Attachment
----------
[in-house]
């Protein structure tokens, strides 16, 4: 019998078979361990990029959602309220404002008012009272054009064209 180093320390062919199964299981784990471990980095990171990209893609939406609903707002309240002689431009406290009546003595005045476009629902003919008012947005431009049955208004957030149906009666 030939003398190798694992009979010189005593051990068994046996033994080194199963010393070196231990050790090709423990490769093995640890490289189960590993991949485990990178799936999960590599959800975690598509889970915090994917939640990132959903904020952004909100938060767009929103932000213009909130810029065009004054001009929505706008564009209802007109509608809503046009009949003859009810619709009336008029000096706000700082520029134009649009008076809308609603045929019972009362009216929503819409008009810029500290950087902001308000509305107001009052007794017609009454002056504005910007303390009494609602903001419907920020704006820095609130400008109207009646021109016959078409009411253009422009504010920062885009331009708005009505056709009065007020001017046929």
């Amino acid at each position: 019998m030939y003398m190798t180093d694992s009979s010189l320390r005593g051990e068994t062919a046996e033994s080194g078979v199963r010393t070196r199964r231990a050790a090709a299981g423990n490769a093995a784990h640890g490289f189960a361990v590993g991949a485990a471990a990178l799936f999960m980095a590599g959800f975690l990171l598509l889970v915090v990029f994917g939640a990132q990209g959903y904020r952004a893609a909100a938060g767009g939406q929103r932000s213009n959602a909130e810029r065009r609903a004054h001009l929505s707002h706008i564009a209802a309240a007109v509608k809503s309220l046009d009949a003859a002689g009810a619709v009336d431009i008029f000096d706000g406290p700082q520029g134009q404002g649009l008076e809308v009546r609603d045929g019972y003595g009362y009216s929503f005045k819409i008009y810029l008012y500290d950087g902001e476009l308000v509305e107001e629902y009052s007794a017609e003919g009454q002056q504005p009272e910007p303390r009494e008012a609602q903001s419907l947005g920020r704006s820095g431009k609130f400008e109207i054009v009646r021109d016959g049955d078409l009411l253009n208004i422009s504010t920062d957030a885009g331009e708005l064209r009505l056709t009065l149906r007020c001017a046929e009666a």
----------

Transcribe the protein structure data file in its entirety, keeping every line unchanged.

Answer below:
[in-house]
């Protein structure tokens, strides 16, 4: 019998078979361990990029959602309220404002008012009272054009064209 180093320390062919199964299981784990471990980095990171990209893609939406609903707002309240002689431009406290009546003595005045476009629902003919008012947005431009049955208004957030149906009666 030939003398190798694992009979010189005593051990068994046996033994080194199963010393070196231990050790090709423990490769093995640890490289189960590993991949485990990178799936999960590599959800975690598509889970915090994917939640990132959903904020952004909100938060767009929103932000213009909130810029065009004054001009929505706008564009209802007109509608809503046009009949003859009810619709009336008029000096706000700082520029134009649009008076809308609603045929019972009362009216929503819409008009810029500290950087902001308000509305107001009052007794017609009454002056504005910007303390009494609602903001419907920020704006820095609130400008109207009646021109016959078409009411253009422009504010920062885009331009708005009505056709009065007020001017046929």
């Amino acid at each position: 019998m030939y003398m190798t180093d694992s009979s010189l320390r005593g051990e068994t062919a046996e033994s080194g078979v199963r010393t070196r199964r231990a050790a090709a299981g423990n490769a093995a784990h640890g490289f189960a361990v590993g991949a485990a471990a990178l799936f999960m980095a590599g959800f975690l990171l598509l889970v915090v990029f994917g939640a990132q990209g959903y904020r952004a893609a909100a938060g767009g939406q929103r932000s213009n959602a909130e810029r065009r609903a004054h001009l929505s707002h706008i564009a209802a309240a007109v509608k809503s309220l046009d009949a003859a002689g009810a619709v009336d431009i008029f000096d706000g406290p700082q520029g134009q404002g649009l008076e809308v009546r609603d045929g019972y003595g009362y009216s929503f005045k819409i008009y810029l008012y500290d950087g902001e476009l308000v509305e107001e629902y009052s007794a017609e003919g009454q002056q504005p009272e910007p303390r009494e008012a609602q903001s419907l947005g920020r704006s820095g431009k609130f400008e109207i054009v009646r021109d016959g049955d078409l009411l253009n208004i422009s504010t920062d957030a885009g331009e708005l064209r009505l056709t009065l149906r007020c001017a046929e009666a």